Chromosomal translocations involving the mixed lineage leukemia (MLL) gene occur frequently in human acute leukemias of myeloid and lymphoid lineages. We identified the Set1 protein of yeast Saccharomyces cerevisiae as a MLL homologue and purified it in a complex we call COMPASS. Set1/COMPASS is capable of methylating histone H3 on its K4 (H3K4). Based on the yeast studies, we now know that human MLL is also found in a COMPASS-like complex capable of methylating H3K4. The yeast studies in our laboratory during the past ten years have resulted in the identification of the molecular machineries involved in histone H3K4 methylation by COMPASS and H3K79 methylation by Dot1. For example, we demonstrated that histone H2B monoubiquitination by Rad6/Bre1 is required for proper H3K4 trimethylations by COMPASS and Dot1. These enzymatic machineries identified in yeast are highly conserved from yeast to human. Given the fact that human MLL and Dot1 are involved in the pathogenesis of leukemia, the central hypothesis of this study is that information obtained from studies in yeast in this regard will have a direct and valuable impact on our understanding and the treatment of MLL translocation-based leukemia. These objectives will be achieved through three specific aims. We have recently been able to fully reconstitute active yeast COMPASS. Therefore the Specific Aim 1 of this application will be focused on defining how each subunit of the complex contributes to the process of H3K4 methylation;and how H2BK123 monoubiquitination alters the catalytic properties of the enzyme. Our recent molecular studies demonstrated that a surprisingly small amount of H2B monoubiquitination is enough to provide almost a full level of H3K4 trimethylation in yeast cells. Given that we have recently developed H2B monoubiquitinated specific polyclonal antibodies, the Specific Aim 2 of this application is focused on identifying factors required for proper H2B monoubiquitination independently of H3K4 methylation by employing genetic and biochemical screens. Our studies in yeast have demonstrated that histone H3K79 methylation is a dynamic process involved in transcriptional regulation. However, there are no known H3K79 demethylases. Therefore, Specific Aim 3 of the application is focused on the use of molecular screens identifying H3K79 demethylase machinery in yeast S. cerevisiae and full molecular and biochemical characterization of these factors. Data obtained as the result of the implementation of the above proposed three aims will not only have a fundamental impact on our understanding of the regulation of histones H2BK123 by monoubiquitination and H3K4/K79 by methylations, but also will be instrumental in obtaining a comprehensive understanding of the roles these factors play in the pathogenesis of MLL translocation-based hematological malignancies, and how such pathways could be used for targeted therapeutics for leukemia caused by MLL translocations.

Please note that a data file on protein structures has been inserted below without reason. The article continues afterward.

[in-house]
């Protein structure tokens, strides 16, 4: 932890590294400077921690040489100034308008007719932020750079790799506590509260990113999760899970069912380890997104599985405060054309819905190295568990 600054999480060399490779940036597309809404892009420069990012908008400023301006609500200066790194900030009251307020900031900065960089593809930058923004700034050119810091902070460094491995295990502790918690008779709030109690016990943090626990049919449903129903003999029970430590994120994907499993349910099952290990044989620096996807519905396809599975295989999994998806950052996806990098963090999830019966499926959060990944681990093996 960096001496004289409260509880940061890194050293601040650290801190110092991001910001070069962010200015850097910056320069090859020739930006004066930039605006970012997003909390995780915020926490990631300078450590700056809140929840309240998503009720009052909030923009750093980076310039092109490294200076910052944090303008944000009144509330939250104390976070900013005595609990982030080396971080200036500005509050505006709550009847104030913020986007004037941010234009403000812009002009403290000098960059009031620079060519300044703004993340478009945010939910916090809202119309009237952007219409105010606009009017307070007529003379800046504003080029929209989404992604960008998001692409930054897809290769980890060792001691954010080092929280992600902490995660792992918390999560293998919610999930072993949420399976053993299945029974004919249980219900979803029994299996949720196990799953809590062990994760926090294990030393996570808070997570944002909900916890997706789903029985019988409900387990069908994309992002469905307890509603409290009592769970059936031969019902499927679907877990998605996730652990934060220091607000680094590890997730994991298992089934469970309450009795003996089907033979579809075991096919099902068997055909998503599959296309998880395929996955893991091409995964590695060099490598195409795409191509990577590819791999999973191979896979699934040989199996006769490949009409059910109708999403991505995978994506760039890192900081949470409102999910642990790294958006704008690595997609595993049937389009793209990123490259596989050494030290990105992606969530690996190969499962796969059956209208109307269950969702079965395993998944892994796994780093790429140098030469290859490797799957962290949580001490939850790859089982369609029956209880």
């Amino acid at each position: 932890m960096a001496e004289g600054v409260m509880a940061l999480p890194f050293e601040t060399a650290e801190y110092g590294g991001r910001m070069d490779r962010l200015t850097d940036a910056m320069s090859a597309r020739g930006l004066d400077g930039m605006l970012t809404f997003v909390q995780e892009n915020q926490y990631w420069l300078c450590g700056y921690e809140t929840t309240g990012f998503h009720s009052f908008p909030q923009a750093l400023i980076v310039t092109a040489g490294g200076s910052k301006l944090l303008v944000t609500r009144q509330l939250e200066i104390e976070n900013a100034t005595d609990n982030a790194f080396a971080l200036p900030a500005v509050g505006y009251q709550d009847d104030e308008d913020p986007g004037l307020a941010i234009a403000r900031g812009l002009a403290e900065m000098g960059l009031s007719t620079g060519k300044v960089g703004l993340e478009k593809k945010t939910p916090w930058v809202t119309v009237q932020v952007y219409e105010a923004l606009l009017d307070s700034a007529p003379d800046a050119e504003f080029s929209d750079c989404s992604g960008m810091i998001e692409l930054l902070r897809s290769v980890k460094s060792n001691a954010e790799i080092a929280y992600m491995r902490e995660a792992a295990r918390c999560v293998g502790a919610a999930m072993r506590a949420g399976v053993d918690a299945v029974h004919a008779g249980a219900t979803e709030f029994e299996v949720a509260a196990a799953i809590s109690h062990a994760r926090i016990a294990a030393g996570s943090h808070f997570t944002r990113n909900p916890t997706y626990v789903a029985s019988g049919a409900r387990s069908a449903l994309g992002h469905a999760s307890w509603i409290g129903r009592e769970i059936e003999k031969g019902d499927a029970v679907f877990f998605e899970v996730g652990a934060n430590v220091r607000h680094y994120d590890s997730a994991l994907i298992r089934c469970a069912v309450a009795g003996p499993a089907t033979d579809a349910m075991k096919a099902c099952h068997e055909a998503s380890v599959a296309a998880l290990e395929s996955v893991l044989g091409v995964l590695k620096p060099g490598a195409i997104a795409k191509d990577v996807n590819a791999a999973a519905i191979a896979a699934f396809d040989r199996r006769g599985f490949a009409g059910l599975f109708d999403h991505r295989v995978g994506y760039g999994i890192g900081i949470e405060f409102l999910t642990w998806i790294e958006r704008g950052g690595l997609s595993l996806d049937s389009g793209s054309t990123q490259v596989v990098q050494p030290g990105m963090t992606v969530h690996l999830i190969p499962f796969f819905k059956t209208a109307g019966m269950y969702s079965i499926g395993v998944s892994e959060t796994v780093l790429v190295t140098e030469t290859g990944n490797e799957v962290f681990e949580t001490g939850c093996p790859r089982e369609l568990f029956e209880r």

Public Health Relevance

The focus of this renewal application is on defining the molecular machineries and mechanisms involved in the implementation and removal of histones H2B monoubiquitination and H3K4 and H3K79 methylations in yeast Saccharomyces cerevisiae. In human, these marks and the machineries are associated with the pathogenesis of childhood leukemia. We plan to characterize the biochemical, molecular, and enzymatic properties of these factors in yeast and to generate small molecule inhibitors for their activities with the hope that they can be used for targeted therapeutics for translocation-based leukemia.

Agency
National Institute of Health (NIH)
Institute
National Institute of General Medical Sciences (NIGMS)
Type
Research Project (R01)
Project #
5R01GM069905-11
Application #
8521314
Study Section
Molecular Genetics B Study Section (MGB)
Program Officer
Carter, Anthony D
Project Start
2003-12-01
Project End
2016-08-31
Budget Start
2013-09-01
Budget End
2014-08-31
Support Year
11
Fiscal Year
2013
Total Cost
$426,272
Indirect Cost
$163,141
Name
Stowers Institute for Medical Research
Department
Type
DUNS #
614653652
City
Kansas City
State
MO
Country
United States
Zip Code
64110
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Mohan, Man; Herz, Hans-Martin; Shilatifard, Ali (2012) SnapShot: Histone lysine methylase complexes. Cell 149:498-498.e1
Schulze, Julia M; Hentrich, Thomas; Nakanishi, Shima et al. (2011) Splitting the task: Ubp8 and Ubp10 deubiquitinate different cellular pools of H2BK123. Genes Dev 25:2242-7
Smith, Edwin; Lin, Chengqi; Shilatifard, Ali (2011) The super elongation complex (SEC) and MLL in development and disease. Genes Dev 25:661-72
Yu, Yao; Srinivasan, Madhusudhan; Nakanishi, Shima et al. (2011) A conserved patch near the C terminus of histone H4 is required for genome stability in budding yeast. Mol Cell Biol 31:2311-25
Takahashi, Yoh-hei; Westfield, Gerwin H; Oleskie, Austin N et al. (2011) Structural analysis of the core COMPASS family of histone H3K4 methylases from yeast to human. Proc Natl Acad Sci U S A 108:20526-31
Takahashi, Yoh-Hei; Schulze, Julia M; Jackson, Jessica et al. (2011) Dot1 and histone H3K79 methylation in natural telomeric and HM silencing. Mol Cell 42:118-26
Mohan, Man; Lin, Chengqi; Guest, Erin et al. (2010) Licensed to elongate: a molecular mechanism for MLL-based leukaemogenesis. Nat Rev Cancer 10:721-8
Eissenberg, Joel C; Shilatifard, Ali (2010) Histone H3 lysine 4 (H3K4) methylation in development and differentiation. Dev Biol 339:240-9

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